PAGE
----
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IT'S GOTTA BE THE SHOES

Nike’s new unofficial China sponsor: Bo Xilai

In this photo released by the Jinan Intermediate People's Court, Bo Xilai, center, who was tried last month on charges of taking bribes, embezzlement and abuse of power, stands inside the court in Jinan, in eastern China's Shandong province, Sunday, Sept. 22, 2013. The Chinese court convicted the fallen politician of corruption and sentenced him to life in prison. (AP Photo/Jinan Intermediate People's Court
AP Photo/Jinan Intermediate People's Court
Standing trial in style.
  • Gwynn Guilford
By Gwynn Guilford

Reporter

ChinaThis article is more than 2 years old.

What do basketball star Kobe Bryant of the Los Angeles Lakers and disgraced Chinese politician Bo Xilai have in common? They’re both the face of Nike in China.

That’s the upshot of Bo’s footwear choice for his sentencing on Sunday, which wrapped up what was perhaps the most high-profile court case in China’s history. Internet users noticed that the former Communist party chief of Chongqing, who was sentenced to life in prison for corruption, sported a pair of black sneakers (link in Chinese) with chunky white trim along the bottom (the image above is the one widely circulated in the Chinese media).

Internet users eventually determined that Bo’s shoes were none other than the 2011 limited edition Nike Footscape Woven Chukka Freemotion 3HC (link in Chinese; registration required), a favorite among Hong Kong luminaries like the actor and businessman Edison Chen.

Ordinarily, it probably wouldn’t be a good thing to be associated with a bribe-taking fallen bureaucrat—particularly one famed for owning a French villa and having a Porsche-driving son (paywall). The sneakers in question aren’t cheap, reportedly retailing for 1,199 yuan ($196).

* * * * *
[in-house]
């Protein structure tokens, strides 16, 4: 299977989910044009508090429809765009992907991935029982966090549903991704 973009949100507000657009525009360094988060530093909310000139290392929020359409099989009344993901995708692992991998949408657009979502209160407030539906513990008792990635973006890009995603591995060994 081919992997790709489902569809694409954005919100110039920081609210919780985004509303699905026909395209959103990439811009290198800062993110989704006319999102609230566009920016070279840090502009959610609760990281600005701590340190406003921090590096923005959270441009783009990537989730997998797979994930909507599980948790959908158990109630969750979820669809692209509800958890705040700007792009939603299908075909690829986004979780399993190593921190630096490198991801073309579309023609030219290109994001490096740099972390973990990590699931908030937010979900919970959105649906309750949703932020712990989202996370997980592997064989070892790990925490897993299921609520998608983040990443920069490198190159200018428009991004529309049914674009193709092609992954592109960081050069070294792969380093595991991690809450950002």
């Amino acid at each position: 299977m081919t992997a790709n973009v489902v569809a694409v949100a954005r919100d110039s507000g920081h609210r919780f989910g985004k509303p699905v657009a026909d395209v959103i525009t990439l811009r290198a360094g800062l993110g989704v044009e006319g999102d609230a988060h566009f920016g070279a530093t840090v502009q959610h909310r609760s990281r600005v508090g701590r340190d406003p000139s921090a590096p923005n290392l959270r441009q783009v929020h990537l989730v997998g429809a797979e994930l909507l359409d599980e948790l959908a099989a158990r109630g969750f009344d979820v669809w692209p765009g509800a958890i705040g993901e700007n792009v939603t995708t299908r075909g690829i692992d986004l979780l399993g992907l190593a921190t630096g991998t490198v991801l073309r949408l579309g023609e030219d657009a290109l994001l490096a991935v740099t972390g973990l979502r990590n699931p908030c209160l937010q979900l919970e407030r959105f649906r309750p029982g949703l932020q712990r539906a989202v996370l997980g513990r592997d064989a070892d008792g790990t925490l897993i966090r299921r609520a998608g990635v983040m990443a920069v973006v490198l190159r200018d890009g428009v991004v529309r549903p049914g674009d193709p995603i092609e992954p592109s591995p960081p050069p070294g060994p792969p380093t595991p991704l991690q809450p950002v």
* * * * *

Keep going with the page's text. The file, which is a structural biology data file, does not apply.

But though some users ridiculed Bo for wearing such lavish kicks, the online consensus was that even though he’s headed to prison for life, at least he is still looking sharp (links in Chinese). “Nike rakes in some free advertising!” declared others. And indeed, the surge of inquiries about the Nikes “is expected to set off a wave of sales on Taobao [China’s massive online marketplace],” as one Chinese newspaper reported (link in Chinese).

Frankly, Nike needs all the help it can get. Just 20 months ago, it projected that China sales, which contribute about 10% of its revenue (pdf, p.7), would double within four years, hitting $4 billion. But its prospects have since faded; when it announces earnings tomorrow, it will likely reveal the fourth quarter in a row of falling sales in Greater China. If it somehow avoids racking up a fifth, perhaps Nike will have Bo to thank for reigniting the Chukka trend in China.

Of course, Bo’s association with the brand means Chinese government officials will now have to steer clear of Nikes for a while. Fortunately for Nike, it’s never been a Communist party favorite. On the single widely known occasion that a Chinese official was seen in sports shoes, it was a pair of grey New Balances.

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